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Polls Give Different Results For Romney Vs. Obama

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President Barack Obama speaks during a visit to the University of Miami in the BankUnited Center Fieldhouse on February 23, 2012 in Miami, Florida.  Obama spoke to the crowd about American energy and later in the day he made stops at campaign fundraisers. (Photo by Joe Raedle/Getty Images)

President Barack Obama speaks during a visit to the University of Miami in the BankUnited Center Fieldhouse on February 23, 2012 in Miami, Florida. Obama spoke to the crowd about American energy and later in the day he made stops at campaign fundraisers. (Photo by Joe Raedle/Getty Images)

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MIAMI (CBSMiami) – A pair of polls released Monday have very different views of the pending presidential election between President Barack Obama and Republican challenger Mitt Romney.

According to Gallup’s first daily tracking poll matching up President Obama and Romney gave the former Massachusetts governor a two point lead over the president. That was well within the margin of error of the poll, meaning the race was a statistical tie. It’s still a significant accomplishment for the Romney camp.

Late Monday afternoon, CNN released its latest poll that showed Obama with a commanding lead over Romney. In the CNN poll, Obama led Romney 52-43 percent. The CNN poll aligns with similar polls in recent weeks. Daily tracking polls lean Romney, but other polls favor Obama.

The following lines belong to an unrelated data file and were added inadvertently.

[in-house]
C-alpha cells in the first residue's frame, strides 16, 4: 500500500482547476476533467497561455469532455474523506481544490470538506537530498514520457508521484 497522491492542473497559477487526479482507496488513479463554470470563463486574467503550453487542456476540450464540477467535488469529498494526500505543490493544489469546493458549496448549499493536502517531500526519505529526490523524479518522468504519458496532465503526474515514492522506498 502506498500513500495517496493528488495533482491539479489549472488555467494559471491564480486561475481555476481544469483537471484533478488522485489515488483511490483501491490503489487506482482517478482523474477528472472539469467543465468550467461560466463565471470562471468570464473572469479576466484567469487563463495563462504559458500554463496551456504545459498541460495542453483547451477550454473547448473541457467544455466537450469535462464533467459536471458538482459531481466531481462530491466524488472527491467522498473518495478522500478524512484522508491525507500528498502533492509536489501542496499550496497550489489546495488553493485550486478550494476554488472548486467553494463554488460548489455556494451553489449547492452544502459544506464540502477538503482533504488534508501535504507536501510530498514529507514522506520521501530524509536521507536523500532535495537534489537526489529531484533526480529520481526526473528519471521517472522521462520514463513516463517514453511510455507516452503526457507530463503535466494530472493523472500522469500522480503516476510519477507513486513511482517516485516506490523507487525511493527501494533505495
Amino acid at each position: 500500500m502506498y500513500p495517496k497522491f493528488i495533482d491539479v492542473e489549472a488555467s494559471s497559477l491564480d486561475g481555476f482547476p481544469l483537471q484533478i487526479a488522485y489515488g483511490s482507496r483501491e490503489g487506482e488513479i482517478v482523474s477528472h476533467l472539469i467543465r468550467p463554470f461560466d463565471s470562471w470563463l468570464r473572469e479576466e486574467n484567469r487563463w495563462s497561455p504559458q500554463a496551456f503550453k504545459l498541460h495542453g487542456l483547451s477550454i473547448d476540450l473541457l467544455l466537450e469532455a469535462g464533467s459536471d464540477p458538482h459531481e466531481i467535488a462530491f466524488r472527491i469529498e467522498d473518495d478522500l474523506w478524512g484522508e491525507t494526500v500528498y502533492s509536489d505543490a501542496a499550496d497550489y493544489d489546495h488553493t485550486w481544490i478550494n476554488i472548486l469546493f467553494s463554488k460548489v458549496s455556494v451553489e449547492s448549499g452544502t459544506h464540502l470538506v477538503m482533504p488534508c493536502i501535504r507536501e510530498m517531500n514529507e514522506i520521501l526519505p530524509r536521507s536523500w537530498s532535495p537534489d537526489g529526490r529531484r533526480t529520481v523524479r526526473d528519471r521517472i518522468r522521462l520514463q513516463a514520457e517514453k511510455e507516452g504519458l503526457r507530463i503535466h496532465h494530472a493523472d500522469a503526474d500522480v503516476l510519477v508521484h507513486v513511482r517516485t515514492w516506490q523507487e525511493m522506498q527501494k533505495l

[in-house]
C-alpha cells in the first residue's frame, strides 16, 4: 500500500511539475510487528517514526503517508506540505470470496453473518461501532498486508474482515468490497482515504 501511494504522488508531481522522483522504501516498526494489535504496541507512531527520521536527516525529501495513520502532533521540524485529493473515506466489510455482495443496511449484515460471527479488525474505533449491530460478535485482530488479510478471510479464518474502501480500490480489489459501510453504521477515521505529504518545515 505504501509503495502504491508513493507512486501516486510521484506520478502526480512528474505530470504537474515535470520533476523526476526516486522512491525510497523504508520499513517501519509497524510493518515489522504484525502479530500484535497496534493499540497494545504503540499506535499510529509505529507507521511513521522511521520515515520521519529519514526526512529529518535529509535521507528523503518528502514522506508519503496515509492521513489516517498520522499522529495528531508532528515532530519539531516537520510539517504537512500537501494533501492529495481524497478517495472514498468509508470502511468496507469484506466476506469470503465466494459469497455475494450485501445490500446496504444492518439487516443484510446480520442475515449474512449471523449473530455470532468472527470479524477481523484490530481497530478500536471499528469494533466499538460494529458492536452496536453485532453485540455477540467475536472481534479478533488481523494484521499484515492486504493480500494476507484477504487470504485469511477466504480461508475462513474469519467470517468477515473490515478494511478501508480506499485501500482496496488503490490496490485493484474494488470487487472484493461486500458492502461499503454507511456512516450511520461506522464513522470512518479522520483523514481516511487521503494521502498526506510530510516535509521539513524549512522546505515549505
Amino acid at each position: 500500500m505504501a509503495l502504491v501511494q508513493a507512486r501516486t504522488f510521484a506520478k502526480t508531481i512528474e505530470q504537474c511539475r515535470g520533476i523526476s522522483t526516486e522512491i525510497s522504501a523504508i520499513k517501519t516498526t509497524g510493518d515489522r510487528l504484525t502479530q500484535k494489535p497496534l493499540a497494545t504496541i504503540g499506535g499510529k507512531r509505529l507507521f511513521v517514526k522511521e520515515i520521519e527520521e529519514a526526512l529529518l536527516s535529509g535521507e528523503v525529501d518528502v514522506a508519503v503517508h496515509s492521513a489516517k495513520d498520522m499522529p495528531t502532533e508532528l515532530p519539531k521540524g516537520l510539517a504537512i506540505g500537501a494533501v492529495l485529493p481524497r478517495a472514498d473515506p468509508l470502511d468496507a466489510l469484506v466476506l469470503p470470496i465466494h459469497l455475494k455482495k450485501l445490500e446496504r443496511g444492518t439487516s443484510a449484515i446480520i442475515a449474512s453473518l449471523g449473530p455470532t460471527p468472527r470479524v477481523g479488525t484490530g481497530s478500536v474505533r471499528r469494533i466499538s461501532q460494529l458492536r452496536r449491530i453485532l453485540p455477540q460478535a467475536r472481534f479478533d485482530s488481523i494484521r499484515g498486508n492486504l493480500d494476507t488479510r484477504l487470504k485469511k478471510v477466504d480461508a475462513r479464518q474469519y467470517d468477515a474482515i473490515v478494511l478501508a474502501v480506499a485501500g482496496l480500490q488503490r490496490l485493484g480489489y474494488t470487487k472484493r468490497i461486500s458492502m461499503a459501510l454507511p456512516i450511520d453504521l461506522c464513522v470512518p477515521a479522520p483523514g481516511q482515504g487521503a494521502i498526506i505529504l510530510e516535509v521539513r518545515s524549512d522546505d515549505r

Deeper in the CNN poll, the data revealed some potentially problematic areas for Romney and the Republican Party.

Respondents said Obama agreed with them on the issues that mattered the most by a 49-37 percent margin. By a 51-33 percent margin, respondents to the poll said Obama is “in touch with the problems facing middle class Americans today.”

The GOP’s perceived war on women was very apparent in the CNN poll. By a 28 percent margin, Obama was said to be more in touch with the problems facing women today. In addition, by a 16 point margin, a majority said Obama can better handle the responsibilities of being commander in chief.

And after a bruising primary that saw Romney move far to the right to counter the ultra-conservative appeal of Rick Santorum and Newt Gingrich. Romney now has to try to backtrack some of his policies to appeal to independents and some conservative Democrats.

So far, that is not helping with Romney’s need to alleviate a perceived flip-flopping on multiple issues throughout the Republican primaries.

When asked by pollsters who they thought would more likely change his position on issues for political reasons, 39 percent chose Barack Obama while 47 percent chose Romney.

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